This rugged hard sand dune and limestone bluff coastline is found on the southeast side of South Caicos.
The ocean here isn’t really great for either swimming or snorkelling. Due to the eastern trade winds, the water is typically choppy, and ocean floor is a combination of seaweed and rock.
The small coves and beaches here collect flotsam and seaweed. It’s often surprising what can be discovered.
Standing lonely on a hill are the ruins of Highland Estate and Highlands House. Formerly the residence of one of the country’s salt proprietors, this decaying mansion displays the unique tropical architecture that defines many of the circa 1800s building on the salt producing islands.
Precisely-cut limestone blocks were mortared together and stuccoed over with a smooth “plaster” finish to protect against erosion. Wood stairs and ceiling panelling also remain, and reflect the skilled labour that built many of the colonial buildings and salt works in the Turks and Caicos.
Highlands House was refurbished a few times during its history. The complex definitely deserves recognition as a protected historical site.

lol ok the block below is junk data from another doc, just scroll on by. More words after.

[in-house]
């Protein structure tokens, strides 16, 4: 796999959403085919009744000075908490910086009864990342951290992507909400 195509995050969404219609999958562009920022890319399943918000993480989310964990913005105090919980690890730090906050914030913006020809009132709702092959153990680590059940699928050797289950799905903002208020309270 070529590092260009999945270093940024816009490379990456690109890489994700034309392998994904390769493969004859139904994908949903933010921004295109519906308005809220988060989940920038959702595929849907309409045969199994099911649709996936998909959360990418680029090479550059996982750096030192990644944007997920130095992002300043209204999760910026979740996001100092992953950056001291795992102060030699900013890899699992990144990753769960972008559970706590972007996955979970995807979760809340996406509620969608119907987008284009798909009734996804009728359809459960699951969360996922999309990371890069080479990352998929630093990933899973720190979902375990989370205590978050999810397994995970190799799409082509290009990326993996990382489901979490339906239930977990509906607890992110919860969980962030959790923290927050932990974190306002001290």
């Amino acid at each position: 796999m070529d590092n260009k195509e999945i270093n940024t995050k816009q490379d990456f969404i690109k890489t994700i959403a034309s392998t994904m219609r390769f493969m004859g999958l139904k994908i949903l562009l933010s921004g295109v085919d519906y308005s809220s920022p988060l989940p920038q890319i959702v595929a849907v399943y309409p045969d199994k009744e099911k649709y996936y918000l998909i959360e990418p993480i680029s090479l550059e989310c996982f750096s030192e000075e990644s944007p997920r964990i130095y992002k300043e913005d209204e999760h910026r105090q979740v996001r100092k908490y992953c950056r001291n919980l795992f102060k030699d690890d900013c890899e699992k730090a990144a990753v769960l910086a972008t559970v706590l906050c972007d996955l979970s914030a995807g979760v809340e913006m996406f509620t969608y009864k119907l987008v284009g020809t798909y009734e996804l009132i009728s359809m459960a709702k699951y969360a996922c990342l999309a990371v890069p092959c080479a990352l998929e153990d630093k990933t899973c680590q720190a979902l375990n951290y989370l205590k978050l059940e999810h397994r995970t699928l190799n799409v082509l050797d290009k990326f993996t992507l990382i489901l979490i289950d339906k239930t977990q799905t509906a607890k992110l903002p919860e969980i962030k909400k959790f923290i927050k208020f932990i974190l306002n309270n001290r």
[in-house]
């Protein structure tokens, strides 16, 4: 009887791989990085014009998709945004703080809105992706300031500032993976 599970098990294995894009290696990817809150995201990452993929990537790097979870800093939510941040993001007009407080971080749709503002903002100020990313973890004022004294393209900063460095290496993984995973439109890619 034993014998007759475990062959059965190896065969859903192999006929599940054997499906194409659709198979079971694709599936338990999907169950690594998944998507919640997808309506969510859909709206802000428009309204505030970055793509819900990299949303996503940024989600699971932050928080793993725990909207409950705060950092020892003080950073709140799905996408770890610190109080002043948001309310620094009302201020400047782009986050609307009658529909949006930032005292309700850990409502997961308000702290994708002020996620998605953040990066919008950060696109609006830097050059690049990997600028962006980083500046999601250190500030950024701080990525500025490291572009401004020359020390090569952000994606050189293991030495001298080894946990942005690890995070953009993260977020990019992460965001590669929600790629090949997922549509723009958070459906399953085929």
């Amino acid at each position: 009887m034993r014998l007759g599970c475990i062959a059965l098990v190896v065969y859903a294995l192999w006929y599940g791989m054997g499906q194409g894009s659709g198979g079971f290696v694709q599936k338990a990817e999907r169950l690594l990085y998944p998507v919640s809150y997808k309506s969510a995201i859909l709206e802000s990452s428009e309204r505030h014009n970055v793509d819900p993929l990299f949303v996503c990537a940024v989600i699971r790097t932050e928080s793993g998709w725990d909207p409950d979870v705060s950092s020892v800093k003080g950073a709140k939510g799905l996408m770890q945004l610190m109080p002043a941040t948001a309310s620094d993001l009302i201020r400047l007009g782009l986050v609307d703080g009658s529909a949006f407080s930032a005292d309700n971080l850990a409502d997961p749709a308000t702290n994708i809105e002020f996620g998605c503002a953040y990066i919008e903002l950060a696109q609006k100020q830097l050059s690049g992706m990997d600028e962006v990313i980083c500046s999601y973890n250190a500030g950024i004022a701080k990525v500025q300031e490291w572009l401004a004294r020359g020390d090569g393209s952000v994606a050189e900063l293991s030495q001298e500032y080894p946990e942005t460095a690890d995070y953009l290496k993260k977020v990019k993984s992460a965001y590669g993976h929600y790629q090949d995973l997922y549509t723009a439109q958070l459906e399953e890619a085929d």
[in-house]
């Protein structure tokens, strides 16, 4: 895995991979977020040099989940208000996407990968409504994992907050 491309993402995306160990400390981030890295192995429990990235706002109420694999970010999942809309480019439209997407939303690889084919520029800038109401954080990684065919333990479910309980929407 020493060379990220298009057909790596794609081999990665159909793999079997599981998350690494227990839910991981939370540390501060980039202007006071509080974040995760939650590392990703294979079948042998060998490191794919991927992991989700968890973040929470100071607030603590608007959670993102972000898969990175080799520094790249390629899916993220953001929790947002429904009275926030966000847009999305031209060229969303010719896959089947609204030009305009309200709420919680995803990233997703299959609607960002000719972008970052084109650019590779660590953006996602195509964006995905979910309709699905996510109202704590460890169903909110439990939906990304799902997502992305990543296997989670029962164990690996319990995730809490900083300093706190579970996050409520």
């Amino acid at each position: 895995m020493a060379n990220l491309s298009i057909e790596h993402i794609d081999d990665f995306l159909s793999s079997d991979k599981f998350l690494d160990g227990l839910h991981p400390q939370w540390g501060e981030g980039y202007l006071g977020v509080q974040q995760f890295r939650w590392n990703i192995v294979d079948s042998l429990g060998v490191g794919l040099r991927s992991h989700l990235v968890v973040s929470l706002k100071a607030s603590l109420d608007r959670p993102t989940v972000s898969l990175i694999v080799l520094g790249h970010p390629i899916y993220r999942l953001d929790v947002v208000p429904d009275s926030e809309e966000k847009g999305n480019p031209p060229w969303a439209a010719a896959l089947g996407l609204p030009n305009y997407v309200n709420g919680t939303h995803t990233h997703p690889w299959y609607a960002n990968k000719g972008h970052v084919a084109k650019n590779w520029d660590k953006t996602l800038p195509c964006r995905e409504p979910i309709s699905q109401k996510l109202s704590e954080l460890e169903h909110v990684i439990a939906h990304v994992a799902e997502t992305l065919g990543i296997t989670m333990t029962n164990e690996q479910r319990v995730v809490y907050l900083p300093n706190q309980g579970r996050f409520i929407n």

As is the case with many of the beautiful coasts and beaches on South Caicos, these is no dedicated or “official” beach access for Highlands Bay.
An unpaved loop road circles the main central salina, and the eastern portion of this road leads near the Highlands area.
When driving from the main settlement of Cockburn Harbour, it’s easiest to travel on the southern route of the loop road. After leaving the paved roads of town (near the clinic), you should quickly pass the new East Bay Resort. Continue until you cross the culvert for the small inlet canal into the salinas and then keep left. After .8 miles (1.3km) the rough track to Highlands Bay can be found on the right.